Do we consider all zeros (0000000) as empty block of data or is it still a data?
Either it is a block of data or it isn't, there is no such thing as an "empty block". And yes, it is still data (data is always plural), as it has certain properties such as a size. For AES it needs to be 16 bytes of any value to be considered one block of data.
Do we really need padding to the data blocks if a disk sector is multiplication of data block?
No, in most disk encryption protocols padding is not required (and the problem is where to store the encrypted block of padding as it doesn't fit in the sector).
Also if one data block is empty (all 000000) why we just dont apply encryption on that block as usual?
As indicated, it is not empty, and we would use encryption as usual.
Most of the disk encryption software let us to encrypt used space vs full disk. In case of full disk , how is the empty space being encrypted with AES?
Just like always. Note that empty space - or rather unused space is not necessarily put to all zero. For instance, a quick format only makes sure that the file system meta information is created, commonly at the start of the partition. The rest is left untouched.
is disk encryption always encrypt data into same location? lets say data from sector 200 will always land after encryption in sector 200? (assuming that we are not adding any HMAC which expands the data).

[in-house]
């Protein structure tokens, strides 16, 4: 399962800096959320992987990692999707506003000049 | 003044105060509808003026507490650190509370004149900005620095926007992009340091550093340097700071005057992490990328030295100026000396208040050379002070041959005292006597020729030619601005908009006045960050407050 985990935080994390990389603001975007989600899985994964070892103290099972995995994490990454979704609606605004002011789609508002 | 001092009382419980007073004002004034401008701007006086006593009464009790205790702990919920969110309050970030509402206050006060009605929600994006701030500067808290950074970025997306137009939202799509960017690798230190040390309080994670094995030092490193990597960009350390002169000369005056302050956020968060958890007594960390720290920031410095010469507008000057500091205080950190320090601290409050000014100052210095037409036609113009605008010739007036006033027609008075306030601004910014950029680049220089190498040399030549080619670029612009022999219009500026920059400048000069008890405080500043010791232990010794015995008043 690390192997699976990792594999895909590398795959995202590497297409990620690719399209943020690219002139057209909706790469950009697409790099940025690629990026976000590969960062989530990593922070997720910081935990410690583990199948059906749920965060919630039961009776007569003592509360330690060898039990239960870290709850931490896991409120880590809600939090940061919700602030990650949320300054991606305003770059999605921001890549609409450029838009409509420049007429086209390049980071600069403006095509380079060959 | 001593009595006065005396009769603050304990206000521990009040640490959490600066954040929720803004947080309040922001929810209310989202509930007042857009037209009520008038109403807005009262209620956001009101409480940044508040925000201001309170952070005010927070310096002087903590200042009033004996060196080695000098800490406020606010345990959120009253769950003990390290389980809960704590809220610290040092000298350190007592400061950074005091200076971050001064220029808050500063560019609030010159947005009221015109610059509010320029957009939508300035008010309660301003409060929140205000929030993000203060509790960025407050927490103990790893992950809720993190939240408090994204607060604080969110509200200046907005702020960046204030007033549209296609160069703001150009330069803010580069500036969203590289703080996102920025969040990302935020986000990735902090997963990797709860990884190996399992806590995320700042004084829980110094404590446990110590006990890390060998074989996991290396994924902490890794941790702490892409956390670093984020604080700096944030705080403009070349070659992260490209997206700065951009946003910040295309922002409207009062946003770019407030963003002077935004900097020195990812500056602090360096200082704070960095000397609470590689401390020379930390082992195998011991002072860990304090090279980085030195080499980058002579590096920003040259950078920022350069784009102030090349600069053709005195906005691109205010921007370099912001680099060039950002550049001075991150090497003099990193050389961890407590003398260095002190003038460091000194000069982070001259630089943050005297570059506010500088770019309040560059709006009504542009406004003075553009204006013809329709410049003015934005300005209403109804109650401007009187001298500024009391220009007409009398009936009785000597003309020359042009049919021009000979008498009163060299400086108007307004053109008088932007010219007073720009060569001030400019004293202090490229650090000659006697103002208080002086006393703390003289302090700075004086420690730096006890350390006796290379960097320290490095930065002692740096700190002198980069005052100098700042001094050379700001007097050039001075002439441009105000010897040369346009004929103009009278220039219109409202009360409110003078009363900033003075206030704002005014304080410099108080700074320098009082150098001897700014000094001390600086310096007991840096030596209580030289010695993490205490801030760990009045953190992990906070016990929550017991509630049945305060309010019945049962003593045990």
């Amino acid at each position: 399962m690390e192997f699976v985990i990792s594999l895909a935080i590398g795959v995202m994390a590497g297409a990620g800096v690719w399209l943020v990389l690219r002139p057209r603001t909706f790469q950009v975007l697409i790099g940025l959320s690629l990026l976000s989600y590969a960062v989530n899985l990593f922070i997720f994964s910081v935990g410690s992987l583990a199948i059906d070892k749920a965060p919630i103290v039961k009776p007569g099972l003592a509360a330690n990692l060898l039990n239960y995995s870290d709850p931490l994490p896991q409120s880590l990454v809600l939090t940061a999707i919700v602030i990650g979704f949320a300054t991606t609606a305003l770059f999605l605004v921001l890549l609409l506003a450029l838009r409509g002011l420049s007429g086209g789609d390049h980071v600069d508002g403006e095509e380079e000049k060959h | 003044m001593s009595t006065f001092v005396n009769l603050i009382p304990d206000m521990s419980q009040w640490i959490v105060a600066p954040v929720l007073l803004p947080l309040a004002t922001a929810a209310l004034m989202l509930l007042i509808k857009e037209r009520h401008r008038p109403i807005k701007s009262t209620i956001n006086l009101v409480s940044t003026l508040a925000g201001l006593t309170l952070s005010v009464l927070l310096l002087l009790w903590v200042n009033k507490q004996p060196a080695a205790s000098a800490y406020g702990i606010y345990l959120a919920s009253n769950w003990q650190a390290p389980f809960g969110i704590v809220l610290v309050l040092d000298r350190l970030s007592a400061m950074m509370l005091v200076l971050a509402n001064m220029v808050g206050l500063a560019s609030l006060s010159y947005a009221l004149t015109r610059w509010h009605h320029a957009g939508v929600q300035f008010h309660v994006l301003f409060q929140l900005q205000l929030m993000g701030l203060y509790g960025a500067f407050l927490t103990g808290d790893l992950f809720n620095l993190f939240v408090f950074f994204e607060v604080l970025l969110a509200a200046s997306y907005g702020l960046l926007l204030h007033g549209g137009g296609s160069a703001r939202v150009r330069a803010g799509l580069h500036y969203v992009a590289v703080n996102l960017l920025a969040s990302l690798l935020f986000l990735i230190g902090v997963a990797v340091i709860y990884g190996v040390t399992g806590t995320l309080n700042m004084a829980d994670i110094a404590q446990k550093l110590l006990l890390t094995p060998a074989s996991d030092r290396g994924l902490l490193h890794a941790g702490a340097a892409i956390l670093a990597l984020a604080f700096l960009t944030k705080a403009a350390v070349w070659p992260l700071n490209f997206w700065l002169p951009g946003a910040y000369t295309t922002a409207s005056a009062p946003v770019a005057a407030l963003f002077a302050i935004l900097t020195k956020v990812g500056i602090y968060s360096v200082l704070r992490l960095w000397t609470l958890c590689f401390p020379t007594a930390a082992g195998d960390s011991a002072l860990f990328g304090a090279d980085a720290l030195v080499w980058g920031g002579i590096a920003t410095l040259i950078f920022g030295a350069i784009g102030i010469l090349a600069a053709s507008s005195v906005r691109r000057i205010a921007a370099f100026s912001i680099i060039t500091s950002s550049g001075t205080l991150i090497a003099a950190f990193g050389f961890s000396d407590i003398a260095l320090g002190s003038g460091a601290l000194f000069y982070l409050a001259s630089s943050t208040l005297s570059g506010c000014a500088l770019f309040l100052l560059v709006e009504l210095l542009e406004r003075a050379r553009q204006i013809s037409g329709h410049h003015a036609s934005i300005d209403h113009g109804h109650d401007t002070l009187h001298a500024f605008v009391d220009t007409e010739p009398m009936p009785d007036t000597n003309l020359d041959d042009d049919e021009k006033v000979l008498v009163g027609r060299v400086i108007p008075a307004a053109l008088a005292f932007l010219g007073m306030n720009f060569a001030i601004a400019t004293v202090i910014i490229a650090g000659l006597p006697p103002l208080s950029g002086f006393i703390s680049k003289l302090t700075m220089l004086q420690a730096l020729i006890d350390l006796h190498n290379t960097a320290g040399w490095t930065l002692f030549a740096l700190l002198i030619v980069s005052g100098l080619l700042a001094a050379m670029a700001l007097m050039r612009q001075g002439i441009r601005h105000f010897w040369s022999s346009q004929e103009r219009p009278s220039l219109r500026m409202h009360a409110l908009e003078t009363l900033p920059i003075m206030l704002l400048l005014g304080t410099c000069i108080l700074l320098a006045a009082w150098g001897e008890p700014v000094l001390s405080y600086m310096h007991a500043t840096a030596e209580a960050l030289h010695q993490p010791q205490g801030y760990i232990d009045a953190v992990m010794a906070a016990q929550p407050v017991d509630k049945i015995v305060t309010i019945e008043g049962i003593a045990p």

Depends I guess. Usually you have two situations: encrypting an already existing file system structure and adding information to the file system. If it is encrypted then generally the sectors would probably stay the same for most software, although the physical location may still change (e.g. for an SSD with write leveling). And yes, that can be dangerous.
When writing new data to a "live" file system you'd expect that the data gets encrypted before it is written, so there is no "source sector".
Does AES keep track which sector of disk is encrypting? Or this info is irrelevant for encryption? I think bitlocker in CBC mode adds IV as encrypted sector number - but is it to keep track on sector number or just to randomize the input (instead of sector number they could just add any random number)
The disk encryption uses AES, AES doesn't use disk encryption. AES is a block cipher algorithm and as such instances of AES doesn't know anything about what task it is performing, other than that required to encrypt or decrypt a single block.
Yes, the IV is just used to randomize the input.